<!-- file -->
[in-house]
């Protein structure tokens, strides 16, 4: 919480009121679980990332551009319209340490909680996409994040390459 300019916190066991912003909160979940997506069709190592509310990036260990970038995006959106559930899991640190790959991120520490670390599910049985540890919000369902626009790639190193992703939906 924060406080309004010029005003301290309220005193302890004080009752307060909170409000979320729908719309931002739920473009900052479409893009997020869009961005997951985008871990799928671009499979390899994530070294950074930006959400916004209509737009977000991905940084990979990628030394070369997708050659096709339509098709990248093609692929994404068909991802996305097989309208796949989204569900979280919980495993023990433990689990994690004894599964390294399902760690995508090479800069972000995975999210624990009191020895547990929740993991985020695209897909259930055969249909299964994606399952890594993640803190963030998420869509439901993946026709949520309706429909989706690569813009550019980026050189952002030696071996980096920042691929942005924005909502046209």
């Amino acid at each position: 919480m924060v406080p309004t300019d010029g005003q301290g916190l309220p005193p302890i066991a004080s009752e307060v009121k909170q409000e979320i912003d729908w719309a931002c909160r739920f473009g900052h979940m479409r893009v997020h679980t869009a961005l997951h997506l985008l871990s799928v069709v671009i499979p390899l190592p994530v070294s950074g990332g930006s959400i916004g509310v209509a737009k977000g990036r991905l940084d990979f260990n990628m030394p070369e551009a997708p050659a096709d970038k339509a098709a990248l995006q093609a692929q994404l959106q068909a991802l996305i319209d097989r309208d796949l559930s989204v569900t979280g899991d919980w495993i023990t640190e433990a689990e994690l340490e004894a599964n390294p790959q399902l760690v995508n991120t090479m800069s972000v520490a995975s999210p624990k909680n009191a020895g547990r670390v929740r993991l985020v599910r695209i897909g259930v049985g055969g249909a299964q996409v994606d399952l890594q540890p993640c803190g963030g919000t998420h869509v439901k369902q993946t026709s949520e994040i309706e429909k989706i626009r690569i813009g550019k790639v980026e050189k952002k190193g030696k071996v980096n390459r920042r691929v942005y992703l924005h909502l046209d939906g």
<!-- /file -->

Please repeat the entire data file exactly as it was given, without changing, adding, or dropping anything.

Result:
[in-house]
């Protein structure tokens, strides 16, 4: 919480009121679980990332551009319209340490909680996409994040390459 300019916190066991912003909160979940997506069709190592509310990036260990970038995006959106559930899991640190790959991120520490670390599910049985540890919000369902626009790639190193992703939906 924060406080309004010029005003301290309220005193302890004080009752307060909170409000979320729908719309931002739920473009900052479409893009997020869009961005997951985008871990799928671009499979390899994530070294950074930006959400916004209509737009977000991905940084990979990628030394070369997708050659096709339509098709990248093609692929994404068909991802996305097989309208796949989204569900979280919980495993023990433990689990994690004894599964390294399902760690995508090479800069972000995975999210624990009191020895547990929740993991985020695209897909259930055969249909299964994606399952890594993640803190963030998420869509439901993946026709949520309706429909989706690569813009550019980026050189952002030696071996980096920042691929942005924005909502046209």
């Amino acid at each position: 919480m924060v406080p309004t300019d010029g005003q301290g916190l309220p005193p302890i066991a004080s009752e307060v009121k909170q409000e979320i912003d729908w719309a931002c909160r739920f473009g900052h979940m479409r893009v997020h679980t869009a961005l997951h997506l985008l871990s799928v069709v671009i499979p390899l190592p994530v070294s950074g990332g930006s959400i916004g509310v209509a737009k977000g990036r991905l940084d990979f260990n990628m030394p070369e551009a997708p050659a096709d970038k339509a098709a990248l995006q093609a692929q994404l959106q068909a991802l996305i319209d097989r309208d796949l559930s989204v569900t979280g899991d919980w495993i023990t640190e433990a689990e994690l340490e004894a599964n390294p790959q399902l760690v995508n991120t090479m800069s972000v520490a995975s999210p624990k909680n009191a020895g547990r670390v929740r993991l985020v599910r695209i897909g259930v049985g055969g249909a299964q996409v994606d399952l890594q540890p993640c803190g963030g919000t998420h869509v439901k369902q993946t026709s949520e994040i309706e429909k989706i626009r690569i813009g550019k790639v980026e050189k952002k190193g030696k071996v980096n390459r920042r691929v942005y992703l924005h909502l046209d939906g």